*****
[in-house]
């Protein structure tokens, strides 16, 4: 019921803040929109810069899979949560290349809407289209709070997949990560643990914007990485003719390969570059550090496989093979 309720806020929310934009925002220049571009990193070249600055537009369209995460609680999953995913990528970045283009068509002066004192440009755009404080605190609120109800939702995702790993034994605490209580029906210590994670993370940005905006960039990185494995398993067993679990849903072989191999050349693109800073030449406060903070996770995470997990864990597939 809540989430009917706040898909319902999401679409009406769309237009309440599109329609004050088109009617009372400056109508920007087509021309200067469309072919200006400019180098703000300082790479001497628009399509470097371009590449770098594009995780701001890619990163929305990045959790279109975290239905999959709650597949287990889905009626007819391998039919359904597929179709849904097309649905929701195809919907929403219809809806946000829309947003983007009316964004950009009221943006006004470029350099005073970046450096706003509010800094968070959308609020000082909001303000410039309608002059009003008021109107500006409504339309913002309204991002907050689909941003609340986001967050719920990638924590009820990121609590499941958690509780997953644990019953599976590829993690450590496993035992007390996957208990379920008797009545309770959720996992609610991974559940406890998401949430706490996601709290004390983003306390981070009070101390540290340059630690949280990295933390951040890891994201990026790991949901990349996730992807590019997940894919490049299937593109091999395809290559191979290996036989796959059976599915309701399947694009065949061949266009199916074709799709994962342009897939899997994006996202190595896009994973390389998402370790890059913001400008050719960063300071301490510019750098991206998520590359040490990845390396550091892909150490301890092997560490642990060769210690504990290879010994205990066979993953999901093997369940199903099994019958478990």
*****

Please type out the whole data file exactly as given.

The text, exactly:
[in-house]
């Protein structure tokens, strides 16, 4: 019921803040929109810069899979949560290349809407289209709070997949990560643990914007990485003719390969570059550090496989093979 309720806020929310934009925002220049571009990193070249600055537009369209995460609680999953995913990528970045283009068509002066004192440009755009404080605190609120109800939702995702790993034994605490209580029906210590994670993370940005905006960039990185494995398993067993679990849903072989191999050349693109800073030449406060903070996770995470997990864990597939 809540989430009917706040898909319902999401679409009406769309237009309440599109329609004050088109009617009372400056109508920007087509021309200067469309072919200006400019180098703000300082790479001497628009399509470097371009590449770098594009995780701001890619990163929305990045959790279109975290239905999959709650597949287990889905009626007819391998039919359904597929179709849904097309649905929701195809919907929403219809809806946000829309947003983007009316964004950009009221943006006004470029350099005073970046450096706003509010800094968070959308609020000082909001303000410039309608002059009003008021109107500006409504339309913002309204991002907050689909941003609340986001967050719920990638924590009820990121609590499941958690509780997953644990019953599976590829993690450590496993035992007390996957208990379920008797009545309770959720996992609610991974559940406890998401949430706490996601709290004390983003306390981070009070101390540290340059630690949280990295933390951040890891994201990026790991949901990349996730992807590019997940894919490049299937593109091999395809290559191979290996036989796959059976599915309701399947694009065949061949266009199916074709799709994962342009897939899997994006996202190595896009994973390389998402370790890059913001400008050719960063300071301490510019750098991206998520590359040490990845390396550091892909150490301890092997560490642990060769210690504990290879010994205990066979993953999901093997369940199903099994019958478990």